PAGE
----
Latin America & Caribbean

Dilma Rousseff: Brazil's 'Iron Lady'

Dilma Rousseff celebrates with Brazil's former President Luiz Inacio Lula da Silva at a news conference in Brasilia, Brazil, Sunday, October 26, 2014
Image caption Dilma Rousseff was quick to acknowledge her mentor and former President Luiz Inacio Lula da Silva after her victory

Dilma Rousseff, the first woman to be elected president of Brazil, has had her share of career ups and downs.

She first came to prominence as the protege of Luiz Inacio Lula da Silva, Brazil's beloved former president who is better know as Lula.

But she has been unable to match his popularity - and her critics say she would not have been elected president without his support.

Despite social welfare reforms that have lifted millions out of poverty, Ms Rousseff has been lambasted for Brazil's economic woes, including the country's slide into recession.

As she won a second term in office with a narrow victory over her centre-right rival Aecio Neves, she was quick to pledge to be "a much better president than I have been until now".

Rise to power

Nicknamed "Iron Lady", Ms Rousseff's brusque manner and short temper - she is known to publicly upbraid her ministers - have earned her a formidable reputation.

She has sacked several ministers over corruption allegations and has prided herself on her administration's record of investigating corruption claims.

Ms Rousseff herself was catapulted into political prominence when Lula's chief of staff, Jose Dirceu, was forced to resign and was later convicted over an illegal scheme that used public funds to pay coalition parties for political support.

Ms Rousseff, untainted by scandal, was promoted to Mr Dirceu's post.

Image caption Ms Rousseff has been a formidable force in Brazilian politics

But recently the opposition has tried to link her to corruption allegations levelled against the state-run oil company, Petrobras.

In September, Petrobras former director alleged that members of Ms Rousseff's government had received commissions on contracts signed with the oil giant which were then used to buy congressional support.

Ms Rousseff served on the company's board of directors from 2003 to 2010 and her critics say this connection taints her anti-corruption credentials.

President Rousseff, who has not been directly implicated, insists she had no knowledge of any wrongdoing.

Football mad

Ms Rousseff's supporters praise her commitment for social inclusion and her championing of Bolsa Familia, a social welfare scheme that has benefited 36 million Brazilians.

In May, she announced a 10% increase in Bolsa Familia payments, well above the then inflation rate of 6%.

But many Brazilians opposed the government's backing of costly sporting events such as the 2014 World Cup in the face of continuing high levels of inequality and poverty.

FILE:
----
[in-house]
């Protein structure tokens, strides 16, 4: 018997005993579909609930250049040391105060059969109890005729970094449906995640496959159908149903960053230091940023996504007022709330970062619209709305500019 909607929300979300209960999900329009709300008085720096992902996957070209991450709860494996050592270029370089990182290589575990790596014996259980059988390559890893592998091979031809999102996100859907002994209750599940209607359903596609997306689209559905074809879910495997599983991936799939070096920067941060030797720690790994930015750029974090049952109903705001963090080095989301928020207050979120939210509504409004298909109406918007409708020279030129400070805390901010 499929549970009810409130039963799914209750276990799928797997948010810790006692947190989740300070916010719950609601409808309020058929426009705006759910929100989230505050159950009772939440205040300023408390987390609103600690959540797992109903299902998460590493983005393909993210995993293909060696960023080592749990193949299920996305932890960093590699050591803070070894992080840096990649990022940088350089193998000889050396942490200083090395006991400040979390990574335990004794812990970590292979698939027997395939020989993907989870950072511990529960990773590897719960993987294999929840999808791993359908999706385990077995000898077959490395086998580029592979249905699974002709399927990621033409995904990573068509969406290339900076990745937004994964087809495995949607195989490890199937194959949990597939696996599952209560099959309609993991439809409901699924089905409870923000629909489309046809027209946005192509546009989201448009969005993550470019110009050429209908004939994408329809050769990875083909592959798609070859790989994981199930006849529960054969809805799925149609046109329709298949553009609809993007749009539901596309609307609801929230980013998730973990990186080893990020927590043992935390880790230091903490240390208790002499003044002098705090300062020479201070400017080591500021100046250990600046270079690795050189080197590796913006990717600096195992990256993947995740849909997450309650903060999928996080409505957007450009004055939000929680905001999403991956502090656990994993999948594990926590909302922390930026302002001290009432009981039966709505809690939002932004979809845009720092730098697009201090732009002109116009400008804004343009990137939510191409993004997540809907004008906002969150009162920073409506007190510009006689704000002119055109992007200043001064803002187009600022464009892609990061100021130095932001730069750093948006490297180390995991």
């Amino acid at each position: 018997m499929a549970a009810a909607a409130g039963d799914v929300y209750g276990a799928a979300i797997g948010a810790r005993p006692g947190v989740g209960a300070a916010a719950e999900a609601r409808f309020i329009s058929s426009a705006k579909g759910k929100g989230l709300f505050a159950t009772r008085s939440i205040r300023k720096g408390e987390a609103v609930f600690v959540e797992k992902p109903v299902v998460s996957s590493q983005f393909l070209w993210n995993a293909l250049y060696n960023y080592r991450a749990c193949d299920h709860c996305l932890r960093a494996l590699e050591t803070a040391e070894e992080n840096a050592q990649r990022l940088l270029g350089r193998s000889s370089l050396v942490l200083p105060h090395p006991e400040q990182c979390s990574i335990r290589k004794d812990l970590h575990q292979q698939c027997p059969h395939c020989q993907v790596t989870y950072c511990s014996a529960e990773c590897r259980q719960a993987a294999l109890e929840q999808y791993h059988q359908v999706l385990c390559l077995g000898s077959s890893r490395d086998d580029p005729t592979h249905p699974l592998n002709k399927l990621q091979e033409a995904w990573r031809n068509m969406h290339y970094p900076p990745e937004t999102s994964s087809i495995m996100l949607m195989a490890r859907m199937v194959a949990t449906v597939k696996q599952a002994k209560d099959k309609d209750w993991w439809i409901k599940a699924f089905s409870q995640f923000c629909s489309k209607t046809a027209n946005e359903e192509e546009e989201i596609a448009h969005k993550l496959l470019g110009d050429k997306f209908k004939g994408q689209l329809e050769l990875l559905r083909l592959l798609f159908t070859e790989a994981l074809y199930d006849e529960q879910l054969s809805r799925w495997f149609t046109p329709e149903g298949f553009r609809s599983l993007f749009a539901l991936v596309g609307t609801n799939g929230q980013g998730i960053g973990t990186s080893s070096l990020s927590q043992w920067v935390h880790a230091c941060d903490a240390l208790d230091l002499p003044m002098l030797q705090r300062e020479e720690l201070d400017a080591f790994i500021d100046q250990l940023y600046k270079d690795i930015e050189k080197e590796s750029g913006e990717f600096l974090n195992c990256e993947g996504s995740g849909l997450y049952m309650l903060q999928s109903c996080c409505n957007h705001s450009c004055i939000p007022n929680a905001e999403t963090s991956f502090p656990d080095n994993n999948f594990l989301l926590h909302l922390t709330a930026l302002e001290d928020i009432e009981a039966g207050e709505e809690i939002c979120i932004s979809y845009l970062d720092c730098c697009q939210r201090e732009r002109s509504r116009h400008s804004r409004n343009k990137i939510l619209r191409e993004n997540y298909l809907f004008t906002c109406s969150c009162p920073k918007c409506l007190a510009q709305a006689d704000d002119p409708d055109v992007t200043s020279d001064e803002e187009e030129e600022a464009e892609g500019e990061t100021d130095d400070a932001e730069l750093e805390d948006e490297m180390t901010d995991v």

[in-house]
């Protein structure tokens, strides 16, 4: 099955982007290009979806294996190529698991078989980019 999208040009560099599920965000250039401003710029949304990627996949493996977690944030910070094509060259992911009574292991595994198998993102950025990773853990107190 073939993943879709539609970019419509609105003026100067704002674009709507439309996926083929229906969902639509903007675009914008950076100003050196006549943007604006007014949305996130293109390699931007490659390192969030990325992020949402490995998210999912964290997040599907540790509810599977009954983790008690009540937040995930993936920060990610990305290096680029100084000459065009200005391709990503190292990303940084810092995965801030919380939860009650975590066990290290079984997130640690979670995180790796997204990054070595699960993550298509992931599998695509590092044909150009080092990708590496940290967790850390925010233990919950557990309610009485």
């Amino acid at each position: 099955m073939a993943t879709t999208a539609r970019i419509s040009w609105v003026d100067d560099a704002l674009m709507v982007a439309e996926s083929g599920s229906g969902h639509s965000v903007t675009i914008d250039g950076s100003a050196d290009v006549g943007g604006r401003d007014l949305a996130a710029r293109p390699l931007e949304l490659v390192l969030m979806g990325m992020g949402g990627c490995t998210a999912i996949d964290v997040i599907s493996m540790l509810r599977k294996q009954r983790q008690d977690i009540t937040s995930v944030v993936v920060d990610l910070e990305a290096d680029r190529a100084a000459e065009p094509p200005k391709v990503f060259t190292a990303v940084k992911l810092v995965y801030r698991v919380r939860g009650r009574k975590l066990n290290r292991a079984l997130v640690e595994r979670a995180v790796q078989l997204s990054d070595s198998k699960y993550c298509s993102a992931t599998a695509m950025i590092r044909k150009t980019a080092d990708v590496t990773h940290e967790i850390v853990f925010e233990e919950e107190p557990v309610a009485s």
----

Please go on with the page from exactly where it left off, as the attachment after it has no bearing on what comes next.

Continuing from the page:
Image caption Despite Brazilians' love of football, many saw the costs associated with hosting the World Cup as excessive

In June 2013, an estimated million protesters took to the streets during the Confederations Cup, an international football tournament which preceded the World Cup.

The protests were sparked by a rise in bus fares but escalated into nationwide unrest, encompassing a number of grievances including corruption, poor security, transport and health systems.

In a speech to the nation, Ms Rousseff said she would address these concerns but maintained that the World Cup was not being financed at the expense of public services.

Nevertheless protests continued in the run up to the World Cup with Ms Rousseff subjected to obscene chants during the tournament.

Rebel past

But Dilma Rousseff is not one to be cowed.

Born in 1947, she grew up in an upper-middle-class household in Belo Horizonte. Her father, Pedro Rousseff, was an ex-communist and Bulgarian immigrant.

Image caption Ms Rousseff was a member of Brazil's underground resistance during military rule

Though she had aspirations to be a ballerina, these were quickly abandoned in favour of joining the left-wing movement against Brazil's military dictatorship which had seized power in 1964.

In 1970 she was caught and imprisoned for three years. Subjected to torture, including electric shocks, for her role in the underground resistance, she refused to break.

During her trial, she was referred to as the "high priestess of subversion".

Surviving that ordeal, she battled with a second in 2009 when she was diagnosed with lymphatic cancer.

But nothing, it seems, could stand between her and the presidency. In 2010 she underwent a complete makeover including plastic surgery and teeth whitening to win public support.

She failed to get enough votes in the first round to win outright, but went on to beat Jose Serra of the Brazilian Social Democracy Party in the second round with more than 56%.

And this year she fought a hard campaign to win by a tighter margin, taking 51.6% of the vote to Mr Neves' 48.4%.

After a tough fight, she sounded a conciliatory note, saying the first priority in her term in office would be political reform.

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